Dear Students and Parents,
First, I hope everyone is staying healthy and positive during this uncertain time. I also hope everyone is enjoying the extra practice time!
In light of the recent developments in Pennsylvania, and the Governor’s call that all “non-life-sustaining businesses” close (as you all know, I firmly believe that music IS life, so I take issue with his definition of “life sustaining”!!), I have decided to take all lessons online for the rest of the month (or until directed otherwise). This will allow us to have the least amount of disruption to our lesson schedule and prevent me from having to shut down completely. Of course, many of you take lessons exclusively online already, so there will be no change for you (now go practice!)!
For those of you who are normally in-person students, I would still like to see you each week!! I am available for online lessons via Skype, FaceTime, or TakeLessons. If none of that works, please let me know and we can figure out alternate arrangements.
For anyone new to online lessons, please use this link to get some helpful pointers. It’s an article written for the Pennsylvania Music Educators Association (PMEA) by my teacher (and edited by yours truly!!). While it’s written from a teacher’s perspective, you may find some of the set-up tips useful (lighting and such). If you already take lessons online and are looking to enhance your experience, there are definitely things you can do!
Here is the link: https://www.pmea.net/wp-content/uploads/2020/03/Teaching-Online-Lesson-Basics-101.pdf
Stay safe and healthy, everyone! Please let me know if there are questions that I can answer for you. Now go practice!!
I was recently asked to weigh on a debate that has been ongoing in the strings world: do I prefer a wood bow or a carbon fiber bow?
The answer is more than a simple yes or no. Each has a purpose, so I do have and use both.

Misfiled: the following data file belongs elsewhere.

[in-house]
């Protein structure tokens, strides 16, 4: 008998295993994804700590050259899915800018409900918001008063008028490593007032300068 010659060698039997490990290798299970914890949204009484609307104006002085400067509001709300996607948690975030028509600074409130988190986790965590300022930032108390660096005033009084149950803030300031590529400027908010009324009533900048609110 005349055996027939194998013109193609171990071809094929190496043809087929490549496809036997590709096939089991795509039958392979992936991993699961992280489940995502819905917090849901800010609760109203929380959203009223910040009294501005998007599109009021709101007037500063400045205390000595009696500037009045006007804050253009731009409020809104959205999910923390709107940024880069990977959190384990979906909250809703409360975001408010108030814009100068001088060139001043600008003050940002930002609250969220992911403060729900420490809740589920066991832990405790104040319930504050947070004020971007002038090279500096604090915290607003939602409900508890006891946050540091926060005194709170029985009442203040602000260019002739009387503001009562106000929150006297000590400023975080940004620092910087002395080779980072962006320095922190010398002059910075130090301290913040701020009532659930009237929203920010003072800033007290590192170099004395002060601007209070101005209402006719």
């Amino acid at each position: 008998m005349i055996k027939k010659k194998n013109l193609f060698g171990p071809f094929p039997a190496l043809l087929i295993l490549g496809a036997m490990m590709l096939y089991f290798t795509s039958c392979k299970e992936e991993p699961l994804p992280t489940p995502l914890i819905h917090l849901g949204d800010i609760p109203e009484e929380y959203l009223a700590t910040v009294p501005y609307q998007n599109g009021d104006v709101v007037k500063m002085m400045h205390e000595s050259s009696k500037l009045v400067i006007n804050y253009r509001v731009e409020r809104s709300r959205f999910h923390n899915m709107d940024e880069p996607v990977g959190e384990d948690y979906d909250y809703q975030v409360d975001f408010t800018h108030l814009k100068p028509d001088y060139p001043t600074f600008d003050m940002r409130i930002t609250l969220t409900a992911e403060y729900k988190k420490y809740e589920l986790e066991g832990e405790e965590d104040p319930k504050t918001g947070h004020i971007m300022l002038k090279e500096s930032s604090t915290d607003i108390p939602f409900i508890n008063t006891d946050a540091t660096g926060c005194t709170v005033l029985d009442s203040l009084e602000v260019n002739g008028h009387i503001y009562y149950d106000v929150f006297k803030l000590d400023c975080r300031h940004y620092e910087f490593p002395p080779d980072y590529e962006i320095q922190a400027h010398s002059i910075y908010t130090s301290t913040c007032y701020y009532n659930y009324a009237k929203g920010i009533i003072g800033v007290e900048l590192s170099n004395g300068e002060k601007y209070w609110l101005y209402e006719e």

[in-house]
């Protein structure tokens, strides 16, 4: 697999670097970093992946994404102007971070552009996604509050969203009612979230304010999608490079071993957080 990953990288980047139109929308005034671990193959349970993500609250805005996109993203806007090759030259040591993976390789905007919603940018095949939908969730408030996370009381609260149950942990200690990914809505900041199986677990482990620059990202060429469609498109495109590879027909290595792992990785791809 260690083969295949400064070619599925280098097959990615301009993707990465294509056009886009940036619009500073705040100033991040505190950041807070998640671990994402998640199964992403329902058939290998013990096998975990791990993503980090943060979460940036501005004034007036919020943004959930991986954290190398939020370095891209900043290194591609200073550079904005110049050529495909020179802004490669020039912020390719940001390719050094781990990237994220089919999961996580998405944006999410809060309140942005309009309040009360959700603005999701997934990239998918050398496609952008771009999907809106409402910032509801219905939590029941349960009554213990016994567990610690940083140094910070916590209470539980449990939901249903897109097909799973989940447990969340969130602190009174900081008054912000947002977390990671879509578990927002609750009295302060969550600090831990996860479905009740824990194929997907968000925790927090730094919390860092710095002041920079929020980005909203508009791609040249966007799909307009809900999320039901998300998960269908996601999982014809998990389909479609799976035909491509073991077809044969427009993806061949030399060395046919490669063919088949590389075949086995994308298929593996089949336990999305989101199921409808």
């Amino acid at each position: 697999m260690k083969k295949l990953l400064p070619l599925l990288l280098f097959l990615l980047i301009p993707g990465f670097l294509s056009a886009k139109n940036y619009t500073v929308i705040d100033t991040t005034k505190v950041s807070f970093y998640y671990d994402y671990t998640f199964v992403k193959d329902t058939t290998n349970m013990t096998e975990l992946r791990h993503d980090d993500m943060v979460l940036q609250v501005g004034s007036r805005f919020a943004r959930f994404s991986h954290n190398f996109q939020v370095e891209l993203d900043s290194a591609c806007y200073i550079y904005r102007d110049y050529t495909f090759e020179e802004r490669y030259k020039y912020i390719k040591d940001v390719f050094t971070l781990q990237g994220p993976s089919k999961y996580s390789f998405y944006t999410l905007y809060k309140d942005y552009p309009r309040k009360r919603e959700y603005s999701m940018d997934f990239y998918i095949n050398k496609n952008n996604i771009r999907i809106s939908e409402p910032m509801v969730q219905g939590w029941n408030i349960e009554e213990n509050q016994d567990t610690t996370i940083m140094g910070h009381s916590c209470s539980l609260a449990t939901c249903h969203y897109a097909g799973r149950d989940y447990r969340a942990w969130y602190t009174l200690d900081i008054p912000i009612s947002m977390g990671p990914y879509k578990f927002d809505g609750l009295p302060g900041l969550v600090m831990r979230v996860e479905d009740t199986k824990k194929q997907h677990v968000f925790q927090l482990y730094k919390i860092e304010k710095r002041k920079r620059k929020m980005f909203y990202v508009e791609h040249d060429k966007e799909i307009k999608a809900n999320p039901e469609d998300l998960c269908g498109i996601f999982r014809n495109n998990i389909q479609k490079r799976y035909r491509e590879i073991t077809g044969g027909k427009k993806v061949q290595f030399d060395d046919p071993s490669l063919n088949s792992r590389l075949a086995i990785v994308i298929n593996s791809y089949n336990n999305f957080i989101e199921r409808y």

When I was a young violin student, carbon fiber bows were not the bow of choice. For anyone. They were poor quality. But they have come a long way in 20 years. High quality carbon fiber bows on the market now have the same weight, bounce, and flexibility as a traditional wood bow.
As I discussed in an earlier post, bow selection is and should be tailored to your instrument. So it follows that some instruments may prefer a carbon fiber bow over a wood bow.
I have a Coda Bow Diamond GX carbon fiber violin bow, and a Fiddler Man carbon fiber violin bow. I use the Fiddler Man carbon fiber bow as a teaching tool, particularly for young violinists. I can show them proper bow technique, demonstrate what not to do, and allow them to work with the bow without fear of damage. I use the Coda Bow for playing outdoors or less-than-ideal temperature conditions where my wood bow will have a poor response. The Coda Bow gives me a similar expressive response as my wood bow. I also like to play “rougher” pieces (more contemporary, double-stop filled) where I would otherwise worry about damaging my wood bow. The Coda Bow also handles particularly well on my electric instruments.
For more classical playing, I prefer my pernambuco bow. I prefer the balance, weight, and the feel in my hand. With the pernambuco bow, I feel that I have more of an expressive range. The bow truly feels like an extension of my hand. But it can be a bit temperamental.
If you’re searching for a bow, try and selection of both pernambuco and carbon fiber. See how your instrument responds and what feels best for you.
Practice is frequently a solo endeavor. Our musical success stands or falls on our shoulders. We block out time in our schedules, fight for motivation, and hear our teacher’s voice in our heads to correct our mistakes. Alone, it can be difficult to measure our musical progress.
Performing with a group breaks that cycle. Whether with a partner or with an ensemble, you process music differently and become more aware. Rests you may have skipped during solitary practice are now important. You have to count and properly follow the tempo to fit all parts together. You focus more on musical phrasing. Ensemble practice is also a good way to check your intonation- you’ll hear right away when you’re out of tune! Ultimately, you’ll notice a great improvement in your musical abilities. While solitary practice is a must, ensemble practice is just as important to your musical development.
Have a multi-part piece you’d like to start learning? Interested in performing with a local ensemble? Let me know!
...Or how to protect your instrument!!